Category: Adult Anxiety - GAD
Those with GAD experience worrisome predictions that are often untrue. According to one study, 85% of such worries were not actualized (Borkovec, Hazlett-Stevens, & Diaz, 1999). In a previous study, we designed and tested an ecological momentary intervention for worry in GAD termed the Worry Outcome Journal (WOJ). In the WOJ, those with GAD recorded worries and their costs while tracking worry outcomes. Theoretically, through monitoring those with GAD receive evidence that their worries are unlikely and not worth the distress and interference they create. The WOJ was shown to be superior for reducing worry after 10 days when compared to an active control in an RCT (LaFreniere & Newman, 2016). Yet the mechanism by which the WOJ works has not been directly tested. In theory, the effect of the WOJ should be dependent on the percentage of worries that do not come true, disconfirming faith in worries. Those with GAD report high positive worry beliefs—believing worry has many useful functions (Hebert et al., 2014). If those with higher worry beliefs were to be shown that a large portion of their worries were untrue, they might benefit more. In essence, those with stronger belief in worry’s use have more to gain from seeing their worries disproven than those with weaker beliefs. The current study used bootstrapping regression-based mediation to test a model where higher positive worry beliefs at baseline predicting lower GAD symptoms at post-treatment and follow-up was mediated by a higher percentage of worries that did not come true.
Secondary analysis was conducted on the data of 29 participants in the treatment condition of the WOJ RCT. For 10 days participants recorded worries and tracked their outcomes, rating worry-related distress, thought interference, and expected outcome probabilities. All participants made four entries on paper each day when randomly prompted by text. They then entered journal contents online each night and reviewed their journals for outcomes. After 30 days they reviewed their journals again, noting outcomes. After the trial, two independent raters reviewed the journals to assess whether each worry came true or not; adequate interrater reliability was achieved (ICC(2) = 0.927). We used Mplus to analyze the mediation model stated above with 10,000 bootstraps and full information maximum likelihood estimation.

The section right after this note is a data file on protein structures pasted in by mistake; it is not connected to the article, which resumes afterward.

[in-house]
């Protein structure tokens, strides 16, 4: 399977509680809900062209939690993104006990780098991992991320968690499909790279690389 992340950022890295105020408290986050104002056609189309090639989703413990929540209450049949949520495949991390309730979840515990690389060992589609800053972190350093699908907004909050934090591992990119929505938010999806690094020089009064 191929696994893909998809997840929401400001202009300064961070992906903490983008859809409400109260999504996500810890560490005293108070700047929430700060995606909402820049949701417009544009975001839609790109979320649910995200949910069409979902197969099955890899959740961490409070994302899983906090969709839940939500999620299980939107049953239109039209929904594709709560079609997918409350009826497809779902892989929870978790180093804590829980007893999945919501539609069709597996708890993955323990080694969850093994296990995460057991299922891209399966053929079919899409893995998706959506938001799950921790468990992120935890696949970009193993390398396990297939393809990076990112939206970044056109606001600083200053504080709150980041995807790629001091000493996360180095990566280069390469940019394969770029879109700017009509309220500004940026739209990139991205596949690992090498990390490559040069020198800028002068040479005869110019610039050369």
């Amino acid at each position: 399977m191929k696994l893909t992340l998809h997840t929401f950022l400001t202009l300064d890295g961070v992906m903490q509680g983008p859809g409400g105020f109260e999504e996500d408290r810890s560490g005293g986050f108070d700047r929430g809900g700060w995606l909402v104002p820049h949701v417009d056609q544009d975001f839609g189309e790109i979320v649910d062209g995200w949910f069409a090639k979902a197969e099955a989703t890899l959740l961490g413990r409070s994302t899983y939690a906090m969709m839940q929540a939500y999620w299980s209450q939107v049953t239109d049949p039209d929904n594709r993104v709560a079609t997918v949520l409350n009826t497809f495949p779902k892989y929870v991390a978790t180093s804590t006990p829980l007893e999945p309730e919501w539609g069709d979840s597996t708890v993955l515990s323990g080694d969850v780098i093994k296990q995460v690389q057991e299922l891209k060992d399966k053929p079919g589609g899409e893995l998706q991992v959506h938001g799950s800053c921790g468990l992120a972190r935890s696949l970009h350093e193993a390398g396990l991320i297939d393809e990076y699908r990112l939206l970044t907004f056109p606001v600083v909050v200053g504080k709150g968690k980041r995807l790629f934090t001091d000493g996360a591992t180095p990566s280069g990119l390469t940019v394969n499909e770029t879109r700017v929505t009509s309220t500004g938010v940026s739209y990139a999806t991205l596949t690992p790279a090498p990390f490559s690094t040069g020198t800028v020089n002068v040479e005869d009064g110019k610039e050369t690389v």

Findings supported our predictions. 91% of participants’ worries did not come true. Results revealed mediation at the threshold for significance: When those with higher worry beliefs at baseline reported higher percentages of worries that did not come true, they experienced lower GAD symptoms at post-treatment and follow-up (c = -0.064, bootstrap CI = -.544 – 0.00). The WOJ appears to work as intended via the disconfirmation of worrisome predictions.
The Pennsylvania State University
State College, Pennsylvania